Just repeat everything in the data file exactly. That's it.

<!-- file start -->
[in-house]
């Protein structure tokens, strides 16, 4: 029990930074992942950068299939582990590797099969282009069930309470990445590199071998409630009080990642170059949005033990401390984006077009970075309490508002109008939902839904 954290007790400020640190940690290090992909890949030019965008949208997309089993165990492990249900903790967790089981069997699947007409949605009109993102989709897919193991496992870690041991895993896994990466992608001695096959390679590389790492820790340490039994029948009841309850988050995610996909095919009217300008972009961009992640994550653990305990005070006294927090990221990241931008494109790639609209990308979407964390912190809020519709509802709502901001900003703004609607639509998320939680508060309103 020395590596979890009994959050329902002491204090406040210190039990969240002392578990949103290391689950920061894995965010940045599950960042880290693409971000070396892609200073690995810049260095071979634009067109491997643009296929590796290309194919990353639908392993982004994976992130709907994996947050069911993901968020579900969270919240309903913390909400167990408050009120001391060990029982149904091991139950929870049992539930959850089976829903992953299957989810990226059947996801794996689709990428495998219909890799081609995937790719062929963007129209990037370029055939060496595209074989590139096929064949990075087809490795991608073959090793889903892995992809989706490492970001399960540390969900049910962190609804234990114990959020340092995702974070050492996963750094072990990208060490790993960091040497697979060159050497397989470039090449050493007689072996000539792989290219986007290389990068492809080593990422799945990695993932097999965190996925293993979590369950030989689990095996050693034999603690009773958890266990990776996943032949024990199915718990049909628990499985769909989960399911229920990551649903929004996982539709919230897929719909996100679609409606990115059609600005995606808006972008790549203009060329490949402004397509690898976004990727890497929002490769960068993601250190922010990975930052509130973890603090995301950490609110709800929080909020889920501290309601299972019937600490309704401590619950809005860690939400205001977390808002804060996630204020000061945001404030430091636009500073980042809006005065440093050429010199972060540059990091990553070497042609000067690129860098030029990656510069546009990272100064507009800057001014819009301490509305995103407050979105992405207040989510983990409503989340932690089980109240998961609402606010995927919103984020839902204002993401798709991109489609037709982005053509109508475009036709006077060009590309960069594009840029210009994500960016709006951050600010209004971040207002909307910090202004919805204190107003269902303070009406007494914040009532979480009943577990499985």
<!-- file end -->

[in-house]
């Protein structure tokens, strides 16, 4: 029990930074992942950068299939582990590797099969282009069930309470990445590199071998409630009080990642170059949005033990401390984006077009970075309490508002109008939902839904 954290007790400020640190940690290090992909890949030019965008949208997309089993165990492990249900903790967790089981069997699947007409949605009109993102989709897919193991496992870690041991895993896994990466992608001695096959390679590389790492820790340490039994029948009841309850988050995610996909095919009217300008972009961009992640994550653990305990005070006294927090990221990241931008494109790639609209990308979407964390912190809020519709509802709502901001900003703004609607639509998320939680508060309103 020395590596979890009994959050329902002491204090406040210190039990969240002392578990949103290391689950920061894995965010940045599950960042880290693409971000070396892609200073690995810049260095071979634009067109491997643009296929590796290309194919990353639908392993982004994976992130709907994996947050069911993901968020579900969270919240309903913390909400167990408050009120001391060990029982149904091991139950929870049992539930959850089976829903992953299957989810990226059947996801794996689709990428495998219909890799081609995937790719062929963007129209990037370029055939060496595209074989590139096929064949990075087809490795991608073959090793889903892995992809989706490492970001399960540390969900049910962190609804234990114990959020340092995702974070050492996963750094072990990208060490790993960091040497697979060159050497397989470039090449050493007689072996000539792989290219986007290389990068492809080593990422799945990695993932097999965190996925293993979590369950030989689990095996050693034999603690009773958890266990990776996943032949024990199915718990049909628990499985769909989960399911229920990551649903929004996982539709919230897929719909996100679609409606990115059609600005995606808006972008790549203009060329490949402004397509690898976004990727890497929002490769960068993601250190922010990975930052509130973890603090995301950490609110709800929080909020889920501290309601299972019937600490309704401590619950809005860690939400205001977390808002804060996630204020000061945001404030430091636009500073980042809006005065440093050429010199972060540059990091990553070497042609000067690129860098030029990656510069546009990272100064507009800057001014819009301490509305995103407050979105992405207040989510983990409503989340932690089980109240998961609402606010995927919103984020839902204002993401798709991109489609037709982005053509109508475009036709006077060009590309960069594009840029210009994500960016709006951050600010209004971040207002909307910090202004919805204190107003269902303070009406007494914040009532979480009943577990499985």